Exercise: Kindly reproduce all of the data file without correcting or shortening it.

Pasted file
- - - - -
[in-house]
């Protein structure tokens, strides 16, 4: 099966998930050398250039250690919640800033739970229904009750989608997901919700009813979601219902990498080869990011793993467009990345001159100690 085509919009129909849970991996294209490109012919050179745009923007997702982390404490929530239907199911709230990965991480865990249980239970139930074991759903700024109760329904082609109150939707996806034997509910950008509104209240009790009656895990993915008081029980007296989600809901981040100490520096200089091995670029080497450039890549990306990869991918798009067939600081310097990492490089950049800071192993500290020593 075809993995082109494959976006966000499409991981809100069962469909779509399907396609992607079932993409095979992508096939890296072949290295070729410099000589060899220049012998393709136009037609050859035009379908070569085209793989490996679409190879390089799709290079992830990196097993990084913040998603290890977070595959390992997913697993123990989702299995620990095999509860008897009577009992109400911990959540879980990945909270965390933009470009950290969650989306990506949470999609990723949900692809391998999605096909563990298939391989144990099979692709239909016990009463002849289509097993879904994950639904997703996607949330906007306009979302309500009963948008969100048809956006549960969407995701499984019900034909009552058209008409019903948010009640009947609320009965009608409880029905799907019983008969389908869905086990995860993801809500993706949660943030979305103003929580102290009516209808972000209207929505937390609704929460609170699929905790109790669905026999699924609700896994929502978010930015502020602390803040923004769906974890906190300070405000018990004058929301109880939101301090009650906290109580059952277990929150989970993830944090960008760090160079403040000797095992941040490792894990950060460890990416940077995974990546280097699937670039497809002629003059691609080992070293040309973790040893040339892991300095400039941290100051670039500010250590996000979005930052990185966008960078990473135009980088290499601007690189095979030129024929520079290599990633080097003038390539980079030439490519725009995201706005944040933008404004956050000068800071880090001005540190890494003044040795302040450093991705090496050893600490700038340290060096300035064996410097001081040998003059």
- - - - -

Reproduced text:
[in-house]
């Protein structure tokens, strides 16, 4: 099966998930050398250039250690919640800033739970229904009750989608997901919700009813979601219902990498080869990011793993467009990345001159100690 085509919009129909849970991996294209490109012919050179745009923007997702982390404490929530239907199911709230990965991480865990249980239970139930074991759903700024109760329904082609109150939707996806034997509910950008509104209240009790009656895990993915008081029980007296989600809901981040100490520096200089091995670029080497450039890549990306990869991918798009067939600081310097990492490089950049800071192993500290020593 075809993995082109494959976006966000499409991981809100069962469909779509399907396609992607079932993409095979992508096939890296072949290295070729410099000589060899220049012998393709136009037609050859035009379908070569085209793989490996679409190879390089799709290079992830990196097993990084913040998603290890977070595959390992997913697993123990989702299995620990095999509860008897009577009992109400911990959540879980990945909270965390933009470009950290969650989306990506949470999609990723949900692809391998999605096909563990298939391989144990099979692709239909016990009463002849289509097993879904994950639904997703996607949330906007306009979302309500009963948008969100048809956006549960969407995701499984019900034909009552058209008409019903948010009640009947609320009965009608409880029905799907019983008969389908869905086990995860993801809500993706949660943030979305103003929580102290009516209808972000209207929505937390609704929460609170699929905790109790669905026999699924609700896994929502978010930015502020602390803040923004769906974890906190300070405000018990004058929301109880939101301090009650906290109580059952277990929150989970993830944090960008760090160079403040000797095992941040490792894990950060460890990416940077995974990546280097699937670039497809002629003059691609080992070293040309973790040893040339892991300095400039941290100051670039500010250590996000979005930052990185966008960078990473135009980088290499601007690189095979030129024929520079290599990633080097003038390539980079030439490519725009995201706005944040933008404004956050000068800071880090001005540190890494003044040795302040450093991705090496050893600490700038340290060096300035064996410097001081040998003059």